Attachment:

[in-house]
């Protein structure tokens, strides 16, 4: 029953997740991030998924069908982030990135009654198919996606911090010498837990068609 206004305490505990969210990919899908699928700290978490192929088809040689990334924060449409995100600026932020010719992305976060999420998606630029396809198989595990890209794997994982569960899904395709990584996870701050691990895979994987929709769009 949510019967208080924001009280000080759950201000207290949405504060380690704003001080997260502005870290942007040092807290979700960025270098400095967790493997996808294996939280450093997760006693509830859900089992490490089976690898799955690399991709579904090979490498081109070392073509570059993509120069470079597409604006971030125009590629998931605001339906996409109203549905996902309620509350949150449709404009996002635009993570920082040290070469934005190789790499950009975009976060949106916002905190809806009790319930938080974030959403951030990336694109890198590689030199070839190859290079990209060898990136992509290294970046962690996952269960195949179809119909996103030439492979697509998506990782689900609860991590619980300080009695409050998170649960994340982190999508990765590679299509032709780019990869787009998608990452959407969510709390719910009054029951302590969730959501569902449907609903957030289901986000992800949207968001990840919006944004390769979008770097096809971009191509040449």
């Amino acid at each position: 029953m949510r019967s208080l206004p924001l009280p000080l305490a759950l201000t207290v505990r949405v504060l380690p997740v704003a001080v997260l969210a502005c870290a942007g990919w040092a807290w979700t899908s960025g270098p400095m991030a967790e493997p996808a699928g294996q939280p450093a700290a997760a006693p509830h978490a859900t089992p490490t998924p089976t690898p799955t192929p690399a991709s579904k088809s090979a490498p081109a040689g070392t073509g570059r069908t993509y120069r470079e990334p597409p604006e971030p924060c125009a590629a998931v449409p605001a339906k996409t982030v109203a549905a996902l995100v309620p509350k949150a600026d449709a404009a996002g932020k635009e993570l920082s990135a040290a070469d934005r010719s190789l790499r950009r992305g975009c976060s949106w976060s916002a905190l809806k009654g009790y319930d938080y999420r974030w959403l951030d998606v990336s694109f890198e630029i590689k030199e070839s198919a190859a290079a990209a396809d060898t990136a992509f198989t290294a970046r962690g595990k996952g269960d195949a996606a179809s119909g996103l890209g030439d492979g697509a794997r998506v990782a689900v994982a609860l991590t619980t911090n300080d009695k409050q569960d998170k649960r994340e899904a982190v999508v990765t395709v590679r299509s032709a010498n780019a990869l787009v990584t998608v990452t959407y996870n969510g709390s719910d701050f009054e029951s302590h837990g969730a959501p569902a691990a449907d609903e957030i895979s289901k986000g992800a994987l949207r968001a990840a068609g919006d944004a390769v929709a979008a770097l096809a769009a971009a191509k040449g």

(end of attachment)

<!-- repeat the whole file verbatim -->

[in-house]
């Protein structure tokens, strides 16, 4: 029953997740991030998924069908982030990135009654198919996606911090010498837990068609 206004305490505990969210990919899908699928700290978490192929088809040689990334924060449409995100600026932020010719992305976060999420998606630029396809198989595990890209794997994982569960899904395709990584996870701050691990895979994987929709769009 949510019967208080924001009280000080759950201000207290949405504060380690704003001080997260502005870290942007040092807290979700960025270098400095967790493997996808294996939280450093997760006693509830859900089992490490089976690898799955690399991709579904090979490498081109070392073509570059993509120069470079597409604006971030125009590629998931605001339906996409109203549905996902309620509350949150449709404009996002635009993570920082040290070469934005190789790499950009975009976060949106916002905190809806009790319930938080974030959403951030990336694109890198590689030199070839190859290079990209060898990136992509290294970046962690996952269960195949179809119909996103030439492979697509998506990782689900609860991590619980300080009695409050998170649960994340982190999508990765590679299509032709780019990869787009998608990452959407969510709390719910009054029951302590969730959501569902449907609903957030289901986000992800949207968001990840919006944004390769979008770097096809971009191509040449």
């Amino acid at each position: 029953m949510r019967s208080l206004p924001l009280p000080l305490a759950l201000t207290v505990r949405v504060l380690p997740v704003a001080v997260l969210a502005c870290a942007g990919w040092a807290w979700t899908s960025g270098p400095m991030a967790e493997p996808a699928g294996q939280p450093a700290a997760a006693p509830h978490a859900t089992p490490t998924p089976t690898p799955t192929p690399a991709s579904k088809s090979a490498p081109a040689g070392t073509g570059r069908t993509y120069r470079e990334p597409p604006e971030p924060c125009a590629a998931v449409p605001a339906k996409t982030v109203a549905a996902l995100v309620p509350k949150a600026d449709a404009a996002g932020k635009e993570l920082s990135a040290a070469d934005r010719s190789l790499r950009r992305g975009c976060s949106w976060s916002a905190l809806k009654g009790y319930d938080y999420r974030w959403l951030d998606v990336s694109f890198e630029i590689k030199e070839s198919a190859a290079a990209a396809d060898t990136a992509f198989t290294a970046r962690g595990k996952g269960d195949a996606a179809s119909g996103l890209g030439d492979g697509a794997r998506v990782a689900v994982a609860l991590t619980t911090n300080d009695k409050q569960d998170k649960r994340e899904a982190v999508v990765t395709v590679r299509s032709a010498n780019a990869l787009v990584t998608v990452t959407y996870n969510g709390s719910d701050f009054e029951s302590h837990g969730a959501p569902a691990a449907d609903e957030i895979s289901k986000g992800a994987l949207r968001a990840a068609g919006d944004a390769v929709a979008a770097l096809a769009a971009a191509k040449g």